My goal is to have the spec for the current version of Pharo to be crystal clear and concise, with older platforms getting more complex. I'd like to say "for P9, do this; but for P8, do P9 except..."

For the feature range thing, I was thinking maybe do a general spec with the current functionality and then "turn things off" in older versions.

For example, let's say I have:
spec
 
for: #(#'pharo')
 
do: [
 spec
 
package: 'Magritte-GT' ];

Is there a way to say:
spec
 
for: #(#'pharo4.x')
 
do: [
 
"Don't load Magritte-GT (because GT wasn't available back then" ];

Yes there is a way ...

spec
  for: #( #pharo4.x )
  do: [
    spec removePackage: 'Magritte-GT' ]

There are a handful of remove* methods available. See MetacelloAbstractVersionConstructor, `api` category, for the list of methods that can be used in a spec. ConfigurationOfMetacello happens to use all three remove* methods, since Metacello was undergoing significant changes during the early years. If you have specific questions about any of the methods, ping me again and I'll dig up an example:)

To put the question in a more general way, I had just asked on the Pharo Discord:
What are thoughts on best practice for maintaining a library that is expected to be used on multiple versions of Pharo? In the git world, I guess this would be done with branches, which is what Pharo itself does. Pharo seems suited to this due to limited backporting, with most commits going to the latest version. However, for a library as described, this seems like a lot of work to cherry pick to multiple branches, especially since I assume one would have to drop down to the command line rather than Iceberg. Another way, formerly used in Monticello, would be to have packages of the form MyProject-Platform-Pharo7, but then there is the issue of factoring platform specific code down to each platform version so there's not duplication.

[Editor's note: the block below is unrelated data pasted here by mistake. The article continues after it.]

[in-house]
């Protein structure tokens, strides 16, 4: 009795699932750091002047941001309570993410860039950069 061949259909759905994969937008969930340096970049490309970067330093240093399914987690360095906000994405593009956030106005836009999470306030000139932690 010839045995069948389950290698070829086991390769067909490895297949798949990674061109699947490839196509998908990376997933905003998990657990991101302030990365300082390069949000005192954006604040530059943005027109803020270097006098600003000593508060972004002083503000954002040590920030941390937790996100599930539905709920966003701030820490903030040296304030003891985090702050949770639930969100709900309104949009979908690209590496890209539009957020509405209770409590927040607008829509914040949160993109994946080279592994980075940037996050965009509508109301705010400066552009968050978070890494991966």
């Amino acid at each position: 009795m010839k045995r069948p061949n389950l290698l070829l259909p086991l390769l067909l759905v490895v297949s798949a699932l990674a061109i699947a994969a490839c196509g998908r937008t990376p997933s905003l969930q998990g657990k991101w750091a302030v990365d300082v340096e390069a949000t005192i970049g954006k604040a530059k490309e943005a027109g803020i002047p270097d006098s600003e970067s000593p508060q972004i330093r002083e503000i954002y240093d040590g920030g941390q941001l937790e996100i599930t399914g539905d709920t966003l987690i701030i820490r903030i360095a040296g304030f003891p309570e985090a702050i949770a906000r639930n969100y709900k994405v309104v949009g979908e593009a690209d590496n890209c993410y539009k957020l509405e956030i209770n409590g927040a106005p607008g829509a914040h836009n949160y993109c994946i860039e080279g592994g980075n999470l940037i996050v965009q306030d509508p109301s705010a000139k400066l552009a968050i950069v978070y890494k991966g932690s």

First off, I think that Semantic Versioning[1] should be used ... in a volatile project like Pharo there needs to be relatively clear demarcations when the api breaking change boundaries are crossed. It is only fair to end users to formerly declare via the version number that as of this point forward, the API is incompatible.

Assuming semantic versioning, then it seems to make sense to create a master branch for each major/minor version pair ... in practical terms this means that If I expect use version 1.2.x of project Foo, then I would checkout the master1.2 branch of the project and always update to the head of the branch, because any new commits on that branch are not supposed to break the api and only fix bugs ... If I am interested in new features then I can choose to move to master1.3 and still be assured that the api has not changed other additions.